Note the prominent ‘I love.’ This sort of generosity, if that’s the correct word, is something I find almost too pleasurable. There are complicated reasons why I place so much of my value in supporting and pleasing others, and why I experience an addictive surge of satisfaction in response. It’s a damaging trait, so this Christmas, once again surrounded by too many opportunities for compulsive benevolence, I want to slow down a little and think about whom all this charity stuff is really for.
When I was eight or nine I was sent off to a charity Christmas party. I suppose I went by bus although I don’t remember the trip at all; maybe a neighbor drove me. I do recall a huge room, something like a school auditorium, and I vaguely recall the requisite Santa. I suppose people shuttled me around that big dim experience; everything was organized and impersonal. I do know there were racks of winter coats, and I came away with a bright red wool coat I actually liked and wore constantly.
But I did understand that it was charity, and red coat notwithstanding I wish it had never happened. It was demoralizing, frightening, and humiliating. Now here I am, already planning the details of my traditional holiday giving because it’s what I want to do.
Of course the whole charity game is crooked; everyone admits that much. A banquet beats working in a soup kitchen; a fashionable ball is more fun than a home visit, and writing a check is infinitely preferable to doing anything consistently through the year. That’s simply purchasing a chance to show off or assuage guilt. But it’s for a good cause, and it raises money that wouldn’t be forthcoming otherwise, right? After all, I really want that Toys for Tots kid to get a present.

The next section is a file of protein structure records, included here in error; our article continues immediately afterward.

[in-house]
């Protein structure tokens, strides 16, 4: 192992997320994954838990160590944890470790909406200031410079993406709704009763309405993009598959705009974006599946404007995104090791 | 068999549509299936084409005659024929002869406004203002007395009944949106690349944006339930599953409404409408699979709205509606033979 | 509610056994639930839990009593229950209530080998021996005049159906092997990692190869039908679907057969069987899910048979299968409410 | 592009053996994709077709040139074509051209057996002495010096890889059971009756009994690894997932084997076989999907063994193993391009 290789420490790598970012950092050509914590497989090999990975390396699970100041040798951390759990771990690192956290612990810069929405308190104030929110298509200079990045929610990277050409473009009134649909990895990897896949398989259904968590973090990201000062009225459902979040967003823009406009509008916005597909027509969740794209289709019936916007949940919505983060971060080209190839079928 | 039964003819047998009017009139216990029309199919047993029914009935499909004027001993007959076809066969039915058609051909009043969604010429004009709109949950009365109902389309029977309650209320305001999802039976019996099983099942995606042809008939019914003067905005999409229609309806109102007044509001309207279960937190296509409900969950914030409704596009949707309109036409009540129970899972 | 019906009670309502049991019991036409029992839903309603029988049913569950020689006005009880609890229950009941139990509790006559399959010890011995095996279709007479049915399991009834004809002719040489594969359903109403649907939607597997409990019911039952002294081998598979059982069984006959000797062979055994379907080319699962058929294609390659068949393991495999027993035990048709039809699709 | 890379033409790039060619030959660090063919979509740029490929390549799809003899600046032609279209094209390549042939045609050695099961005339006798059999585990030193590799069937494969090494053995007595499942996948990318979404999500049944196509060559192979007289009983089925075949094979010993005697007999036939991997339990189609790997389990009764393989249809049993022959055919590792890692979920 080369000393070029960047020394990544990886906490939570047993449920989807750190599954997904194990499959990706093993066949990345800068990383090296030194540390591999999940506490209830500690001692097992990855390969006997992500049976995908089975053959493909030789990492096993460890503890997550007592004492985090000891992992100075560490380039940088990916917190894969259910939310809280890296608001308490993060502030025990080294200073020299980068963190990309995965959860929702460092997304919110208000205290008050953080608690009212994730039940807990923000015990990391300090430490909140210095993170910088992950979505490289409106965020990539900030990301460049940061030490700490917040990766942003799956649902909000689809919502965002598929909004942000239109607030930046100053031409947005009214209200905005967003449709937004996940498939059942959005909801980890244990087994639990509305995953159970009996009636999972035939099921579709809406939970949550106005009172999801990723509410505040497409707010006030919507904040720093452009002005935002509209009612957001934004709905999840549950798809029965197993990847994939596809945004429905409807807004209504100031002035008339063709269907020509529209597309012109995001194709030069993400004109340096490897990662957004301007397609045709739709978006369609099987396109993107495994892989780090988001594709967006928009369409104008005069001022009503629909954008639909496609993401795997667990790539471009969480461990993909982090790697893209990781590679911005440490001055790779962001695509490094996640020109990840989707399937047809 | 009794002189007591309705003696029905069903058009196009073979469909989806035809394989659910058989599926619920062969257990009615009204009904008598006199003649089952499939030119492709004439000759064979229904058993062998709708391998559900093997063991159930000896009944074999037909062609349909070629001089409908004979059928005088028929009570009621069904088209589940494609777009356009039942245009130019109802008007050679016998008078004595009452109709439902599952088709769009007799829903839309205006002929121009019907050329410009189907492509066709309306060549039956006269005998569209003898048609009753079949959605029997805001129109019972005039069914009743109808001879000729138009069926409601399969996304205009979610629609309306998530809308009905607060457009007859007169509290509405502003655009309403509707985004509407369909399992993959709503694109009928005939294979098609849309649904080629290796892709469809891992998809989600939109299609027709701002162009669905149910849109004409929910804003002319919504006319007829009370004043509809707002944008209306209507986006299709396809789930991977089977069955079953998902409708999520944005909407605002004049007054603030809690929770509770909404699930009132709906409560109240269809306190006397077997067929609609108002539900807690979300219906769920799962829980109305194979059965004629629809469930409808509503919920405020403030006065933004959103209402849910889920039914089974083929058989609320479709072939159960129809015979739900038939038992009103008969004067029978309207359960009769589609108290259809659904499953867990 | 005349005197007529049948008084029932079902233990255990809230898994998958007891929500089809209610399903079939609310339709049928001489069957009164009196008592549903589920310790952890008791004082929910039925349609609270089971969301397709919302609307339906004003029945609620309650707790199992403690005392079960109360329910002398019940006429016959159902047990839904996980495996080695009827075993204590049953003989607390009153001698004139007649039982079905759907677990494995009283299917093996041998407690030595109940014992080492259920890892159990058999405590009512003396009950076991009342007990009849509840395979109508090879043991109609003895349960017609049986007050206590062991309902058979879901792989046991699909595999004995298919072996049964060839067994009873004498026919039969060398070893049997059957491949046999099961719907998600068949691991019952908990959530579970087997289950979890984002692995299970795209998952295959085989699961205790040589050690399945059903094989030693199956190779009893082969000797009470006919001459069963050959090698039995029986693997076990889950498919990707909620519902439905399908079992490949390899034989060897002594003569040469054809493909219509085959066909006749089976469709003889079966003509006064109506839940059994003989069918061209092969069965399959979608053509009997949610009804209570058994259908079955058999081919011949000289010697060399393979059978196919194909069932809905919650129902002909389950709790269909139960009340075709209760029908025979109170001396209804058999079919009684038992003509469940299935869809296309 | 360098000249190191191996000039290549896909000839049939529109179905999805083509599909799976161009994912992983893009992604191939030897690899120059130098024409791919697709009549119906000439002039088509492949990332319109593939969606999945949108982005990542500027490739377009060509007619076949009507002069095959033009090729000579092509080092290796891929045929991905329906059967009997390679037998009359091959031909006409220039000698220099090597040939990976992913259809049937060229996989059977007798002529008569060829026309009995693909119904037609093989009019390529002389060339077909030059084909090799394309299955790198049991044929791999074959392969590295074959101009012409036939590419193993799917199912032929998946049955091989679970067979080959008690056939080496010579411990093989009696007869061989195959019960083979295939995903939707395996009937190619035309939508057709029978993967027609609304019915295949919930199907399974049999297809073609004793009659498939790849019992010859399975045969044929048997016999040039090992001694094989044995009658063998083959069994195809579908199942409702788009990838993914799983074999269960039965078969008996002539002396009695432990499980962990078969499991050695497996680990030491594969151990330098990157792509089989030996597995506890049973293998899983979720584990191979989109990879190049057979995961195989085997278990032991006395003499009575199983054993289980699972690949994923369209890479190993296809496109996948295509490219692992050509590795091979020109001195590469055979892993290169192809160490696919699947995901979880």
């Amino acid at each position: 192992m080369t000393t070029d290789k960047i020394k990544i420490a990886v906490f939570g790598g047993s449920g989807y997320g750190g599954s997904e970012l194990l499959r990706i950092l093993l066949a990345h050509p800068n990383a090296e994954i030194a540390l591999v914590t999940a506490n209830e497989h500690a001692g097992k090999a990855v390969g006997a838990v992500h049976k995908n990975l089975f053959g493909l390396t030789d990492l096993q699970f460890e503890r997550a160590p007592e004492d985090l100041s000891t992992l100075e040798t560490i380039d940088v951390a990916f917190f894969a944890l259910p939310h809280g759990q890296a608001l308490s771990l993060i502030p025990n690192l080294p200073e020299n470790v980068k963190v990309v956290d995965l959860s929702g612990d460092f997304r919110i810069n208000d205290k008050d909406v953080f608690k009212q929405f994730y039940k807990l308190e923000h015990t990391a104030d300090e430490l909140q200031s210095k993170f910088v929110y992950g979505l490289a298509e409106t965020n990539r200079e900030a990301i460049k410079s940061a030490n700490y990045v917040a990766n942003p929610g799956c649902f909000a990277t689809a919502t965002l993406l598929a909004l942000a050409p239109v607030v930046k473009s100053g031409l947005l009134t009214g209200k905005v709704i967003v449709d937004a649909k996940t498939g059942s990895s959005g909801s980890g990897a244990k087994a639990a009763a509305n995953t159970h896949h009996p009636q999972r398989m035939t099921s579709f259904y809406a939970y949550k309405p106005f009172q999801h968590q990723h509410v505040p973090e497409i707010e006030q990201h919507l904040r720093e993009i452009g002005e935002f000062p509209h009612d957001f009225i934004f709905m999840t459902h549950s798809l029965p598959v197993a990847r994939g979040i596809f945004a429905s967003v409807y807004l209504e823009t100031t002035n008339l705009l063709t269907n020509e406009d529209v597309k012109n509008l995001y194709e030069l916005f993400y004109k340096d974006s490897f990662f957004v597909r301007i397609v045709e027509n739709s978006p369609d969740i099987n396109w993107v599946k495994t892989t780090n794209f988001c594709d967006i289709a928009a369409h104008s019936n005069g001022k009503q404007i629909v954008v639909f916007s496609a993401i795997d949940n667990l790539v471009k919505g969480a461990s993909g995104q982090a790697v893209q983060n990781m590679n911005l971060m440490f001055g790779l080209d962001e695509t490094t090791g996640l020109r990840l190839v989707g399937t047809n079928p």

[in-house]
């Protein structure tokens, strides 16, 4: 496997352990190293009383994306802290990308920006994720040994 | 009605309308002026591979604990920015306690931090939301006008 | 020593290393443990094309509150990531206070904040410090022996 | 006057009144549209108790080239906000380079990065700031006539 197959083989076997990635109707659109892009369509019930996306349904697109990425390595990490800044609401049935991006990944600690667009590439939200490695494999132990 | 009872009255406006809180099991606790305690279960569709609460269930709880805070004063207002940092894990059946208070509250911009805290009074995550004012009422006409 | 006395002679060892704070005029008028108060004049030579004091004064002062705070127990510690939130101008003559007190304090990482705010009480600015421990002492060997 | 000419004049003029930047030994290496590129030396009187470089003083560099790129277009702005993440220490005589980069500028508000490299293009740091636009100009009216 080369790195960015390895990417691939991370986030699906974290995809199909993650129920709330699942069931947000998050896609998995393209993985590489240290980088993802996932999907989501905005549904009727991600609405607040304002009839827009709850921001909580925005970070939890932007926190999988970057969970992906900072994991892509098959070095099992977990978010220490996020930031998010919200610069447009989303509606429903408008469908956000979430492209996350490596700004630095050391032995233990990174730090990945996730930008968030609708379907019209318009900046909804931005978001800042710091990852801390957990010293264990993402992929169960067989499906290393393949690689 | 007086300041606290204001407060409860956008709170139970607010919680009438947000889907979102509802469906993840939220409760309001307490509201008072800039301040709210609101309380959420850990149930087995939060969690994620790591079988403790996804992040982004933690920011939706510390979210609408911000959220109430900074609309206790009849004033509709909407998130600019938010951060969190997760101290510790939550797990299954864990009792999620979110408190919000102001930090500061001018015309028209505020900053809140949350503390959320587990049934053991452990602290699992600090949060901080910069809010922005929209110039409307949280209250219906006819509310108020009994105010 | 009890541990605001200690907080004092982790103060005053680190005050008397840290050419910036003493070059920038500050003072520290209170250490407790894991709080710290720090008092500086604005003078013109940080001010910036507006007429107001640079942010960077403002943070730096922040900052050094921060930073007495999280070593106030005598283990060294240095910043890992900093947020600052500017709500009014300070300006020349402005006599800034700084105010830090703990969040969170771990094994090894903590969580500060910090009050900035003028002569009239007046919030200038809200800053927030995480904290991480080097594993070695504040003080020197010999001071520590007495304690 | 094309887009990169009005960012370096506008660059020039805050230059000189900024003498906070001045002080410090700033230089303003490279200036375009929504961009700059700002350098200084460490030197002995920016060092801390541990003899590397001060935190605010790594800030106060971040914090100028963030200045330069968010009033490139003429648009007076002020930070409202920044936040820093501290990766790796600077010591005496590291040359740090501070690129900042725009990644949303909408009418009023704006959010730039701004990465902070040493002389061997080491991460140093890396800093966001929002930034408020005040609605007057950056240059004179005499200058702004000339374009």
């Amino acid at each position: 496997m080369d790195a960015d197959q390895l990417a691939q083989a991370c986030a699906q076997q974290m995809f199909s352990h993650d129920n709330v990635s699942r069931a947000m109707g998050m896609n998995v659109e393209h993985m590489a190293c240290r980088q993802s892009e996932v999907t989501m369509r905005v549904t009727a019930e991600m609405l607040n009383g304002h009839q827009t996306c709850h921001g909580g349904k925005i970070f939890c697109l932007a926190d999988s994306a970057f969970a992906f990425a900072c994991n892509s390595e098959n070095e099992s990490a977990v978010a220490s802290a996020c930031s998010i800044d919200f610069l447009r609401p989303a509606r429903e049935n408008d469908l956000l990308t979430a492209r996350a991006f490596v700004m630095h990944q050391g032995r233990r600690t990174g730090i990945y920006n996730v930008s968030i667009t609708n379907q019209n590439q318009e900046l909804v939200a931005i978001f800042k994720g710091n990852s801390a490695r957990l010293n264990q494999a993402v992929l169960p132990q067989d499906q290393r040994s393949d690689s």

Except genuine charity involves sharing not only disposable funds but time and passion and knowledge and status and opportunity. Charity is never casual; that dollar in the kettle is something else entirely. Painless holiday giving makes me think of self-help television where wise inspirational speakers tell us how to make it all better. They may be right, but we’ll never find out, because watching these shows is what we do instead of following their advice, a palliative to dull our anxiety and prevent us from doing anything authentic.
A conventional donation now and then is fine, but if that’s all you give you’re cheating everyone, including yourself. In these darkest days of this very dark year we need to reach out and help hold each other up, or at least offer a brief word of kindly recognition at the office or convenience store or train station, a “Good to see you!” Because despite the gloom we can still see each other if we try, and everyone needs to be seen. I’m sure you can manage that. I think I’ll actually try this year, myself. And I wonder if anyone will reach out to me.
NOTE regarding Worthy of This Great City: before buying the book please read the Reader Alert on the Home Page, then the full Prologue on the Excerpts page. Or else don’t blame me.)
Photo credits: Neromar, Light up a candle, it’s Christmas time! / Presidio of Monterey, Marines deliver Toys for Tots